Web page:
V.V.S. Rao, J.
1. These two Public Interest Litigation cases may conveniently be disposed of by a common order as they involve same questions of fact and law. An advocate, who is the President of A.P. Prison Reforms and Legal Aid Committee, filed WP No.32039 of 1998. He prayed for a direction to the State Government to appoint a High Level Commission headed by a sitting or retired High Court Judge, to visit and inspect all the prisons in the State and submit a report concerning the conditions of prisons and prisoners with suggestions as to remedial measures, and to direct the State Government to provide proper accommodation and sufficient vehicles and female police escort to transport female prisoners for the purpose of production in the trial Courts, and such other related prayers.
2. WP No.6919 of 1999 is filed by a Journalist and Social Worker praying for a declaration that the action of the respondents viz., Government of Andhra Pradesh, Director-General of Police, and the Inspector-General of Prisons, in not producing the various under trial prisoners (UT prisoners for brevity), before the trial Courts as unconstitutional and for other appropriate directions.
3. In WP No.6919 of 1999, the petitioner states that, as a journalist, he came to be interested in the UT prisoners, who remained lodged in prisons without being produced before the concerned Courts for want of police escort. The cases are being adjourned from time to time for non-production of the UT prisoners. Therefore, the petitioner addressed a letter to the 2nd respondent on 30-1-1999 to know the response of the respondents. The 2nd respondent by letter dated 10-2-1999 informed the petitioner that the State Level Review Committee for UT prisoners in its meeting held on 21-8-1998 proposed to create additional police force to perform the escort duty, and that the decision of the Government in that behalf is awaited, and that for want of police escort, the UT prisoners could not be produced before the Courts.
4. The Additional Inspector-General of Prisons, filed counter-affidavit on behalf of the 2nd respondent inter alia stating that as on 3-7-1999, there are 9,797 UT prisoners in the Slate, constituting 70 to 80% of the total prison population, which are over-populated. As per Rule 10(i) of the Andhra Pradesh Prisoners (Attendance in Courts) Rules, 1977, it is the duty of the Department of Police to provide escort to the prisoners attending the Courts. As and when the prisoners are required to be produced before the Court, the Superintendent of Prisons, requests the District/Local/City Police to provide police escort. Due to inadequate strength of police escort, the prisoners could not be produced in the Courts at all times on the dates of hearing. For the twin cities of Hyderabad-Secunderabad, the Government sanctioned three platoons of armed police, which itself is not sufficient to produce all the prisoners in the Central Prisons and jails in twin cities, resulting in non-production of the UT prisoners in the Courts. The counter-affidavit of the 2nd respondent also states that the State Level Review Committee for UT prisoners, consisting of high officials in its meeting held on 21-8-1998 visualised the problem and recommended to create seven additional platoon's of police, one each at the Central Prisons of Cuddapah, Rajahmundry, Vijayawada and Warangal and three District Jails at Guntur, Nellore and Vijayawada. Accordingly, the Department of Prisons sent proposals to the Government for sanctioning the said additional platoons at a total cost of Rs.3.80 crores, and that orders of the Government in that behalf are awaited.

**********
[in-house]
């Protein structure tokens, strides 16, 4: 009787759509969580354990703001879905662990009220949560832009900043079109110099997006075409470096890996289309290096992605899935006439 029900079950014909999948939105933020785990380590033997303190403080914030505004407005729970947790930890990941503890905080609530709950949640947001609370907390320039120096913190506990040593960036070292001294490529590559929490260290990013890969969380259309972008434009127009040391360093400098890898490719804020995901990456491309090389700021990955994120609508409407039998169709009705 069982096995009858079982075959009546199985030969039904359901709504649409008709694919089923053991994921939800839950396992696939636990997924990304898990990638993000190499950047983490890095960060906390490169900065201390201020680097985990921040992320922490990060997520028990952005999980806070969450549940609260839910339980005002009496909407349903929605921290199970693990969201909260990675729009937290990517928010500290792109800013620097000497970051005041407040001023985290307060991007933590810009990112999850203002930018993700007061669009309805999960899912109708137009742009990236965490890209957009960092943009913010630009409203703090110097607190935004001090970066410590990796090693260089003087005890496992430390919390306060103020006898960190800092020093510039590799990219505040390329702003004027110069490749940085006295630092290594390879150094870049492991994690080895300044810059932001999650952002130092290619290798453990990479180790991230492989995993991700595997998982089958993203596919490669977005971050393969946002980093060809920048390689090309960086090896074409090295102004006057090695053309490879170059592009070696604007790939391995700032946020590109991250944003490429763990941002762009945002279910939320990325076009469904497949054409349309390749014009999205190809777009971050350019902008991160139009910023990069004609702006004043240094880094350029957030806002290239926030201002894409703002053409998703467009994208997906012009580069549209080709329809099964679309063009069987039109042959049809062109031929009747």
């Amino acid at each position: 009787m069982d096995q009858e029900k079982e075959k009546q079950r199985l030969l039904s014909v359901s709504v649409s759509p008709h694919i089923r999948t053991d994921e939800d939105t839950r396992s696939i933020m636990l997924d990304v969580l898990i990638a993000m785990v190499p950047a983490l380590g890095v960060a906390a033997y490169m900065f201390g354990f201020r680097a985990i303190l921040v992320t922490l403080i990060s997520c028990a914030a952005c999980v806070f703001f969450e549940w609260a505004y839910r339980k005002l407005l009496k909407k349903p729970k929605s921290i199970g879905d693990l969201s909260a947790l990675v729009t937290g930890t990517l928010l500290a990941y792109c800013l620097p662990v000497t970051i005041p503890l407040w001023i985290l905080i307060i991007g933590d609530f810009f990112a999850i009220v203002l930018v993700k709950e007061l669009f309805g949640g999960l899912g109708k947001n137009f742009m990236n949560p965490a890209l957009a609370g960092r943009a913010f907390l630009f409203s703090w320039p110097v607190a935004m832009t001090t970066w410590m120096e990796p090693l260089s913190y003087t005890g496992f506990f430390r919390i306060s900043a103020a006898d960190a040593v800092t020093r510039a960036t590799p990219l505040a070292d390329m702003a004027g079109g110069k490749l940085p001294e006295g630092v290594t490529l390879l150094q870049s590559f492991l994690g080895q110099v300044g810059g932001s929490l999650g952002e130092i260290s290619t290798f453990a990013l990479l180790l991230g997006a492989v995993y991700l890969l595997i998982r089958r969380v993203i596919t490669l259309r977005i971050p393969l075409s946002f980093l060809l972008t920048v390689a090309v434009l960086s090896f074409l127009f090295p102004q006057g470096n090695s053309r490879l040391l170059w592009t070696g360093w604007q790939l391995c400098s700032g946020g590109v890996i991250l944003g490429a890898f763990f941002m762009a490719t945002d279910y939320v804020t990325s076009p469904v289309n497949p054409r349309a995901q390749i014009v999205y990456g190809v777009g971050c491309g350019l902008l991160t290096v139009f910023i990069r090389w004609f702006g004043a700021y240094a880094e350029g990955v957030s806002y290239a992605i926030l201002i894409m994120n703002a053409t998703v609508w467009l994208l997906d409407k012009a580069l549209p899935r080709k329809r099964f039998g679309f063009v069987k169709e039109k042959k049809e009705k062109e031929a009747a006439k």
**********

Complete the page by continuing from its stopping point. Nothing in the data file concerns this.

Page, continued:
5. The 1st respondent filed counter-affidavit through its Principal Secretary to Government in Home Department. While, reiterating the averments, which were already made by the 2nd respondent, the 1st respondent states that with a view to reduce the over-crowding of UT prisoners in the prisons, the matter is being periodically reviewed by the Government, the Director-General of Police, and Inspector-General of Prisons, and concerted efforts are being made to make available escort personnel for production of UT prisoners before the Courts. Towards this goal, the Government also sanctioned three platoons of armed police personnel, exclusively for the purpose of providing escort to the UT prisoners of Central Prisons in Hyderabad and Secunderabad. The 1st respondent also states that in view of the financial position, the State Government is not able to agree to the proposal/recommendation made by the State Level Review Committee for UT prisoners on 21-8-1998. However, detailed instructions were issued on 22-2-1999 to the 2nd respondent and 3rd respondent to improve the position of provision of escorts. Further, the 3rd respondent issued a Circular on 29-5-1999 instructing the District Superintendents of Police to entrust to the Superintendent of Police, the duty of co-ordination of police escort to UT prisoners, who is to properly utilise the man-power, draw maximum strength of escort for the prisoners and also decide the cases where escort is being provided on day to day basis with a view to promptly produce the UT prisoners before the concerned Courts.